From: Pedro Ribeiro on
On 30 July 2010 22:10, Jason Wessel <jason.wessel(a)> wrote:
> On 07/28/2010 08:30 PM, Pedro Ribeiro wrote:
>> Hi all,
>> I hit a bug when resuming with TuxOnIce. At the middle of a resume, it
>> says Compress Read -22 and locks up. I caught the stack trace with kdb
>> and took photos of that.
>> I'm running 2.6.35-rc6 on a Lenovo T400. I have an encrypted LUKS
>> partition (aes-cbc-essiv-128) which contains an LVM2 with my root,
>> swap and home partitions inside.
>> It seems that kcryptd caused the trouble. I've had other lockups with
>> TuxOnIce that relate to kcryptd too, but I never caught them with kdb,
>> After printing the stack trace I decided to see the output of the ps
>> command. As I was scrolling the processes shown, kdb oops'ed and
>> called itself. I also took photos of that kdb's own stack trace. I
>> then tried the ps command again, but this time the stack trace was
>> looping every few seconds (I took another photo of that). After a
>> while it just panicked and kept calling itself on a loop. I rebooted
>> and was able to successfully resume the TuxOnIce image.
>> The stack trace means little to me, but might be helpful to you.
>> The photos are:
>> kcryptd_oops [1,2,3] - TuxOnIce compress read -22 error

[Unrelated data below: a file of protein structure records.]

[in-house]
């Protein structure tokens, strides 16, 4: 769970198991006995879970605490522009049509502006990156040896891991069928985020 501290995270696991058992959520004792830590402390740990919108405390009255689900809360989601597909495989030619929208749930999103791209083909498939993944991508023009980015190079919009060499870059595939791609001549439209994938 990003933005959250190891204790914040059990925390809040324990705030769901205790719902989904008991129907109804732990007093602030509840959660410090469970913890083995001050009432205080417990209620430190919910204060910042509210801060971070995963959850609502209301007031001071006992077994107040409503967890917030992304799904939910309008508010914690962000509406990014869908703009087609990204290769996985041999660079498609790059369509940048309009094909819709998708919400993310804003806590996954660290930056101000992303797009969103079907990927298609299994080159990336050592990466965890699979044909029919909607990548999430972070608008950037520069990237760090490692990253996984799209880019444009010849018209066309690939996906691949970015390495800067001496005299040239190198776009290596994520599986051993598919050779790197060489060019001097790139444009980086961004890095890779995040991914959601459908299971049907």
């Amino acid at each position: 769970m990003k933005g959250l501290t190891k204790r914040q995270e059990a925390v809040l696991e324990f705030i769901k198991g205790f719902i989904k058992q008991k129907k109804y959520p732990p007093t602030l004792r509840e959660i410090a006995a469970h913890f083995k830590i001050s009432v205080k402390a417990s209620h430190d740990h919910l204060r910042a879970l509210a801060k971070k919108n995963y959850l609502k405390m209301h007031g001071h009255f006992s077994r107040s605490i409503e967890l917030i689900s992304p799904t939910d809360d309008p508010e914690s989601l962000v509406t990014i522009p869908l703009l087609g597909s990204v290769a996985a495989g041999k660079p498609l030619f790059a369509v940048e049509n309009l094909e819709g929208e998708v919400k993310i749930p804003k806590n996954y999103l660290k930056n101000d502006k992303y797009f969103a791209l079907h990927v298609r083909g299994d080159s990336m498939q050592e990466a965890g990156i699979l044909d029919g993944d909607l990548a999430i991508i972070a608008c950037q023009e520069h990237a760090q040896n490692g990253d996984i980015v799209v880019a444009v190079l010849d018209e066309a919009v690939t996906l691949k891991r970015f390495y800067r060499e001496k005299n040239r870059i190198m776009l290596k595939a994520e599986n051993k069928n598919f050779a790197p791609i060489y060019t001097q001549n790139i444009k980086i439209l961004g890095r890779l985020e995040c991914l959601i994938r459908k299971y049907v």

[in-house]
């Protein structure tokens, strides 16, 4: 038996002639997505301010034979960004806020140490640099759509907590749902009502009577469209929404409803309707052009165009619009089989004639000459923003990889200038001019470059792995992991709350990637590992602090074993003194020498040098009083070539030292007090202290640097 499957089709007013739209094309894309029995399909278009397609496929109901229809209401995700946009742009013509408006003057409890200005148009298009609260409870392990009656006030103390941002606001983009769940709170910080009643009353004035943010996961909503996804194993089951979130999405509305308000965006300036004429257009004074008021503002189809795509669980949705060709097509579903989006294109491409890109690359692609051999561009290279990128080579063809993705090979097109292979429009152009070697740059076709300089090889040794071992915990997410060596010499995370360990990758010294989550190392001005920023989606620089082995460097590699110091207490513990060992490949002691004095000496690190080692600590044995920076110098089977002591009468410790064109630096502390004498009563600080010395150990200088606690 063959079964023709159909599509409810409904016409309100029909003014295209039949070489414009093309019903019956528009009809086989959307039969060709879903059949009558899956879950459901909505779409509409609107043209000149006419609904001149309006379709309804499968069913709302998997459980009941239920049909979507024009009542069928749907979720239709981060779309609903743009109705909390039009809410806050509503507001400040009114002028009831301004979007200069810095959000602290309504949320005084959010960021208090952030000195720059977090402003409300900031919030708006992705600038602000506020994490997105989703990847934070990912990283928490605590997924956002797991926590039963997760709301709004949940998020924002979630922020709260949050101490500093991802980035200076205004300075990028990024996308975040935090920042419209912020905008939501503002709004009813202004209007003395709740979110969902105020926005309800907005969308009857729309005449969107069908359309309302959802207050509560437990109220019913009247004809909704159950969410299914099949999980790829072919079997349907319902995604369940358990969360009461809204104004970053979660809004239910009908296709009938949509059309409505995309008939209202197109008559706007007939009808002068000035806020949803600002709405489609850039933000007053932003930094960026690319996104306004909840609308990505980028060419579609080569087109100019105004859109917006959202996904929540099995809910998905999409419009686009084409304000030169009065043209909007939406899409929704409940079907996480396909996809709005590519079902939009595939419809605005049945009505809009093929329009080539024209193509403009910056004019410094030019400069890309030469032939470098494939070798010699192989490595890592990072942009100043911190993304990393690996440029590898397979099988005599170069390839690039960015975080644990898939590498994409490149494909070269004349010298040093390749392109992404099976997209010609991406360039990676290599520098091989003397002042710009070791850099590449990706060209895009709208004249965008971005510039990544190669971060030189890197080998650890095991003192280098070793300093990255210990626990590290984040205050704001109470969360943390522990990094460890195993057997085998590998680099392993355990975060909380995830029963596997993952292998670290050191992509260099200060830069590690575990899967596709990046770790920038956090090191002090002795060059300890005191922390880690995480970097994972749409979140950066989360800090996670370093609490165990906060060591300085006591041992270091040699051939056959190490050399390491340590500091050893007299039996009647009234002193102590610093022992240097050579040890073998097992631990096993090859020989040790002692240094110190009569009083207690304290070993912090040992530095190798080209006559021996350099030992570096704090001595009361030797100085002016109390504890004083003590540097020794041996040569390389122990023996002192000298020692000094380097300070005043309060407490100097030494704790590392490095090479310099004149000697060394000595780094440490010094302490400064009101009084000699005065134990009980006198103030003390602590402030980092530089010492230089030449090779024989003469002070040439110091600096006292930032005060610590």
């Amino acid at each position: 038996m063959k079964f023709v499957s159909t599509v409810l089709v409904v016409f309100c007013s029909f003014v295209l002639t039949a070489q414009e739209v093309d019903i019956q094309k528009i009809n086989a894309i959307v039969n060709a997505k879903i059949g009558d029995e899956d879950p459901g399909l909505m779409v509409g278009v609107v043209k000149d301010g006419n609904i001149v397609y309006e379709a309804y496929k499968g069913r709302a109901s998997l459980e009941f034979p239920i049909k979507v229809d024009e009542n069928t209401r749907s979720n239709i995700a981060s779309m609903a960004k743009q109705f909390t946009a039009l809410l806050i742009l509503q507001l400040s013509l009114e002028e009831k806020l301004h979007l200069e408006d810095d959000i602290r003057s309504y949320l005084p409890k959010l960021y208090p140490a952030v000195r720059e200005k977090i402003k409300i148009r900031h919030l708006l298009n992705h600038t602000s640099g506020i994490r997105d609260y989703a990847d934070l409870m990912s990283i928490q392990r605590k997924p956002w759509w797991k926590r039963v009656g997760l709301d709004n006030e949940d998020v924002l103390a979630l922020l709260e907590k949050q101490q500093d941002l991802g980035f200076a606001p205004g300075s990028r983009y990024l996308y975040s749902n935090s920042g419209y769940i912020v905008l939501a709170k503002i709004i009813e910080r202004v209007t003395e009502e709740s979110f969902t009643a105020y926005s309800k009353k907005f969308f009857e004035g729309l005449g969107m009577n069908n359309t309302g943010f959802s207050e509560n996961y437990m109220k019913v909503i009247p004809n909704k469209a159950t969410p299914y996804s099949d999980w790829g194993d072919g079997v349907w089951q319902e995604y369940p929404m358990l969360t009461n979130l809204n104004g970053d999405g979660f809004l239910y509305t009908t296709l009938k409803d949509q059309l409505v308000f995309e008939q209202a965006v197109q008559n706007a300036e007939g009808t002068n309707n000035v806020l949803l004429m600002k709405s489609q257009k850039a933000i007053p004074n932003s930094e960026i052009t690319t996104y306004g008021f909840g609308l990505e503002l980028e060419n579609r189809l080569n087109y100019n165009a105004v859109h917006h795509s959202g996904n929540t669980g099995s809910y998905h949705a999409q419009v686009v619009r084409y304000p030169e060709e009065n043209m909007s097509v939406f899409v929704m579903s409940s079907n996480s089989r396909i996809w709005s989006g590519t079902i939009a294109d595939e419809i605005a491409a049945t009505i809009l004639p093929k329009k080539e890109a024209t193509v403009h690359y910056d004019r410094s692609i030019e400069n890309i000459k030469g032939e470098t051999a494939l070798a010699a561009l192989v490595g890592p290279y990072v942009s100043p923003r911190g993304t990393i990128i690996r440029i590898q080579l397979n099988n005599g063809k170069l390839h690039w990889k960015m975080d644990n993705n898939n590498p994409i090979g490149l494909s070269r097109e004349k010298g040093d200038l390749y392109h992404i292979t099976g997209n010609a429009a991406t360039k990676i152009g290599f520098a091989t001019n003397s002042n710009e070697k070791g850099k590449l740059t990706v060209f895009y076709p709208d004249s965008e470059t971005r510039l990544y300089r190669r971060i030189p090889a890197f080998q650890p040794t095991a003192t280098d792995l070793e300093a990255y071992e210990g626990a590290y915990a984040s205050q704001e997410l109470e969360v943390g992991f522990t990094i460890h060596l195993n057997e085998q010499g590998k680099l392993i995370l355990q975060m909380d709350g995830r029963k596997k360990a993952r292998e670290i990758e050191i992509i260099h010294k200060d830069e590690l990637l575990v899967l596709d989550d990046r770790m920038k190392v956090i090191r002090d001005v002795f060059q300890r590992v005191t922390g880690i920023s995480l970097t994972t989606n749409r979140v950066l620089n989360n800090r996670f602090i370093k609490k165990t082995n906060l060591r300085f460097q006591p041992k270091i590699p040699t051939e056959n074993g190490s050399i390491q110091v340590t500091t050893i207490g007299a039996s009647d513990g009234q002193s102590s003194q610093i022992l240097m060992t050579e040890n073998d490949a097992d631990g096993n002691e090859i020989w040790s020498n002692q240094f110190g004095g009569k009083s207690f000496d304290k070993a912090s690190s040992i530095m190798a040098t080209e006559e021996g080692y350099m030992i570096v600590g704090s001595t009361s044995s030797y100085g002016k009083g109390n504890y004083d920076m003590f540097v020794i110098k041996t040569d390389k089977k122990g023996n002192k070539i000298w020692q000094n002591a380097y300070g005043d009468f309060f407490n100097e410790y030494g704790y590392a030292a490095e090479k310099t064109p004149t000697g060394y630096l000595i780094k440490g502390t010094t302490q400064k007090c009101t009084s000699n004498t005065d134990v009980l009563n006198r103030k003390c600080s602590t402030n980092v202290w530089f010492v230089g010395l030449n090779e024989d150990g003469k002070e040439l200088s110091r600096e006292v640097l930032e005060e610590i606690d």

>> kdb_oops [1,2,3,4] - KDB oopses when scrolling output of kdb ps command
> You don't happen to have the vmlinux file around which corresponded to
> that crashed kernel do you?
> If so, can you run:
> addr2line -f -e vmlinux 0xffffffff81030512
> addr2line -f -e vmlinux 0xffffffff810ad1d0
> addr2line -f -e vmlinux 0xffffffff810add3c
> And send me the output?
> I have a pretty good idea about what the problem is but it would be
> interesting to know the exact failure point if the vmlinux file will
> tell us. � �In a nut shell, the "ps" command in kdb does not use
> probe_kernel_address() to safely read memory in all instances.
> Presently the ps function assumes that if the task struct was ok the
> rest of memory accesses in this region would be ok as well.

Not sure if this is what you want...

addr2line -f -e vmlinux 0xffffffff81030512:

addr2line -f -e vmlinux 0xffffffff810ad1d0

addr2line -f -e vmlinux 0xffffffff810add3c

>> kdb_blows_up - final stack trace being shown in a cycle before PANIC:
> Once kdb oopses the system is pretty much toast. �There are some limited
> things you can do at that point like at least get a stack trace so the
> original problem can be found.
> Jason.

Can you tell me how to do that? So that when it happens next time I
have the chance to take a photo...

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